at Ford as a sales manager. When he introduced `56 for 56' in 1956, making
people visualize a car as a durable item instead of a luxury would indeed have
been quite a difficult task. Lee made the car a utility. For a common man, a
scheme like `56 for 56' was a boon as all his worries of bank loans and
guarantee were put to rest.
Lee did not stop at that. as he rose to higher posts, he carried his team with
him. The Fairlane Committee was a unique team-building exercise. This

scheme would have helped retain the youngsters and enthusiastic people to
stick to their job. I would say it was an excellent retention policy and served as
a great non-monetary motivator for people to be associated with Ford and
identify themselves with the company.
The issues of customer focus and roping in the customer into the company
were given due attention by Lee Iacocca. This is evident in his Mustang I
experiment. Customers designing the car along with the company experts and
developing a feedback system can be seen as precursors to the customer
relationship management techniques of today. He was ahead of his time and
thus established a distinct identity of his own in the automobile industry.
Lee was daring in his style of leadership. Look at his program of Shuck the
Losers. This scheme put the departments on fire and compelled them to
perform. Lee had innovative ideas and cost-cutting strategies. A perfect
change agent and, as an analyst rightly pointed out, an `on-the- feet-thinker'.
He had the ability to go ahead unhesitatingly with his change plans and the
caliber to sustain it with his charismatic leadership style. I call it charismatic
because at Chrysler where he made major changes, he was already
appreciated for his contributions to Ford.
The uniqueness of Lee's leadership was also due to another important factor,
which was his lack of fear of criticism. Very few people can forge ahead
ignoring the comments of colleagues and seniors in an organization. This was
an attribute inborn to Lee's style of functioning. One can also see this as a
contributing factor for his very high demands and unrealistic negotiations with
Chrysler for compensation.
Lee also did not bother to compare himself with his counterparts. His sense of
identification with the companies that he worked for was so great that he very
often forgot that he was only an employee and not the owner. One can refer to
him as a headstrong person because of his confidence in himself, but one must
admit that he could influence and motivate people and encourage them to
perform. From this perspective, he was also a people's leader. He was certainly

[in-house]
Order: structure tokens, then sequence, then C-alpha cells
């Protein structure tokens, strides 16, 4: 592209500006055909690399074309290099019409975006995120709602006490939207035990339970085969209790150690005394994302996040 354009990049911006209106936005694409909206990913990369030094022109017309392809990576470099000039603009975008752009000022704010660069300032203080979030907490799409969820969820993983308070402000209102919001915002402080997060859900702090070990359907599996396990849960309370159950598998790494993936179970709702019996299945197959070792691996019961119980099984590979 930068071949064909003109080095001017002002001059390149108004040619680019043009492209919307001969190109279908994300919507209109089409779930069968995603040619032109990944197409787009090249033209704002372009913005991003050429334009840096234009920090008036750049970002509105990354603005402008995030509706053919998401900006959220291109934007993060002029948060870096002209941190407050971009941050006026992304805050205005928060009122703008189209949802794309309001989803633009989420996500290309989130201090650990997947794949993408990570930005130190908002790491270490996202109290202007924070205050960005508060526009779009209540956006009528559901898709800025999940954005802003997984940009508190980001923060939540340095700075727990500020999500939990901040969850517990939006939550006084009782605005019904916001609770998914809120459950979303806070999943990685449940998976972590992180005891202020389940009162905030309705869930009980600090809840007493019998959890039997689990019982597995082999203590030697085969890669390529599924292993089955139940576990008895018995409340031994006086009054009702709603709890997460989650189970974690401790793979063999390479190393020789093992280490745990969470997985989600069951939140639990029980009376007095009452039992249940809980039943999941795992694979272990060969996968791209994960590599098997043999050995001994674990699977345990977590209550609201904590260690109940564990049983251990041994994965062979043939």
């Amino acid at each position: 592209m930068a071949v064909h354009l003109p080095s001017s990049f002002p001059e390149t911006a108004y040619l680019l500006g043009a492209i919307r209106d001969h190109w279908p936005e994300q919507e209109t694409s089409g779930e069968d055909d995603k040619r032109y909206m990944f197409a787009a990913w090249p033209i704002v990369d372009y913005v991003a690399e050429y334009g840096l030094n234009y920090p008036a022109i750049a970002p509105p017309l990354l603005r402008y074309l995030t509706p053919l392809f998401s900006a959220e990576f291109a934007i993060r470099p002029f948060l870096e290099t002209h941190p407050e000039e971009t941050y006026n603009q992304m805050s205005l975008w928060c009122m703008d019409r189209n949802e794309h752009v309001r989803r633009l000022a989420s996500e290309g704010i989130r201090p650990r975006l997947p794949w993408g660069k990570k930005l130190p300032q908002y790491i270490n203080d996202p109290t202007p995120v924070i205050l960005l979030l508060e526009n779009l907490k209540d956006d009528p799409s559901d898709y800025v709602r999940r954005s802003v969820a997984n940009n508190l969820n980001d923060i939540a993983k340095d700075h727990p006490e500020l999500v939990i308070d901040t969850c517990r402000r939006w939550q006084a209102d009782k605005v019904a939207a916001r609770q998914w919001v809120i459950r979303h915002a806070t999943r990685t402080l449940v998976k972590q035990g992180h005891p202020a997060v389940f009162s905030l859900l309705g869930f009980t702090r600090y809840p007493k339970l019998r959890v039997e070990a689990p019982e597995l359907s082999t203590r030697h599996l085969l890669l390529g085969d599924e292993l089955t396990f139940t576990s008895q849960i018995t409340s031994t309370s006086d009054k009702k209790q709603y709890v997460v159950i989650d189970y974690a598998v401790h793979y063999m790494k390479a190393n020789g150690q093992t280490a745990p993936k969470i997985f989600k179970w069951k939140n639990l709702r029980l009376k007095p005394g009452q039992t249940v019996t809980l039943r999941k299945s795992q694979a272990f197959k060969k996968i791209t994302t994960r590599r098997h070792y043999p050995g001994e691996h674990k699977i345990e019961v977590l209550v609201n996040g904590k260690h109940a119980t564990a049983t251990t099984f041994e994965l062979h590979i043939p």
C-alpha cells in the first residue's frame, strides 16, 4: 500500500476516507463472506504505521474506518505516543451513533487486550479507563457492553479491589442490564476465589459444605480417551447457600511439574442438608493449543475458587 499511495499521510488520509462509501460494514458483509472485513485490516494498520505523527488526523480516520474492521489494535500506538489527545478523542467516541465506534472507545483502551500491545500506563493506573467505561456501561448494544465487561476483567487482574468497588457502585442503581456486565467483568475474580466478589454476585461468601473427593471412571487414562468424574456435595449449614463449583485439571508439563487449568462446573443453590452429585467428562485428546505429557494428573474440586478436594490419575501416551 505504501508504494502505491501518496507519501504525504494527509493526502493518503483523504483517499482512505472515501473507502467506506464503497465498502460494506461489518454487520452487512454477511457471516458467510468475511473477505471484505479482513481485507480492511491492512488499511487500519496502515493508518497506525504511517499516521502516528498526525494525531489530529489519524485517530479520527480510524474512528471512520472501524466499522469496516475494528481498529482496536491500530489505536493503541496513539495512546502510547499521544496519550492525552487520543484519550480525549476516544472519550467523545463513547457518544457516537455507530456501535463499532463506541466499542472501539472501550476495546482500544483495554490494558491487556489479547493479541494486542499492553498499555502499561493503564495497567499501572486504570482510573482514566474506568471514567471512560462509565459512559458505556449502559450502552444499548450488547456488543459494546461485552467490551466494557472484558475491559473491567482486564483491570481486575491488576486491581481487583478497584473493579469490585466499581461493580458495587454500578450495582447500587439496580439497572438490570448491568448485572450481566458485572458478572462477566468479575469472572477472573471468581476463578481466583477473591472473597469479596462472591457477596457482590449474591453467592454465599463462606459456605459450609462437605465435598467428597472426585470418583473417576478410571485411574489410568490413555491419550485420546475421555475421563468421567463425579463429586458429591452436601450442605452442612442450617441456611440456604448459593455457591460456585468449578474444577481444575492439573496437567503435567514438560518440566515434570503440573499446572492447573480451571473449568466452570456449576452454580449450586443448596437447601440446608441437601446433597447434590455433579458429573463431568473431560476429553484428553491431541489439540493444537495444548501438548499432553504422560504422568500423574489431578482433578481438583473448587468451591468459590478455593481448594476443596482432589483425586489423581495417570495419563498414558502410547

a trendy contemporary leader as he focused on cost-cutting, the mantra of
many leading global corporations today, which paid rich dividends at that point
of time as well.
Lee had certain shortcomings too as a leader. He had a very long tenure at
Ford followed by a 14-year stint at Chrysler. At Ford, his leadership role was
different because he rose from the ranks and file, and the extent of impact of
his leadership must have been limited. At Chrysler his entry was dramatic, as
he entered as a troubleshooter and had to shoulder major responsibilities and
deliver results. His team was with him throughout the difficult time and
sustained the pressures of recovering from the crisis. However, over a period, I
think, these types of leaders generate a lot of discomfort in the team and
ultimately the team gets tired of the leader. This factor is amply evident from
the comment from the employees that Iacocca stood for, "I am Chairman of
Chrysler Corporation Always."
This statement clearly shows the negative inner feelings amongst the
employees about Lee's autocratic nature and about how he thought himself to
be indispensable. His relationships with the management and persistent
demands for higher compensation could have made the employees grow sick
of his ways of handling things. This could have demoralized the employees,
resulting in a stagnant situation. This was perhaps one of the major factors for
the deteriorating performance of Chrysler before Lee stepped down. However,
all said and done, one must also realize that leadership alone would not have
led to the deterioration of a huge corporation like Chrysler.
The author is Faculty Member, Narsee Monjee Institute of Management Studies
(NMIMS), Mumbai.
ICFAI Press. All Rights Reserved.

The author is Research Associate, ICFAI Center for Management Research.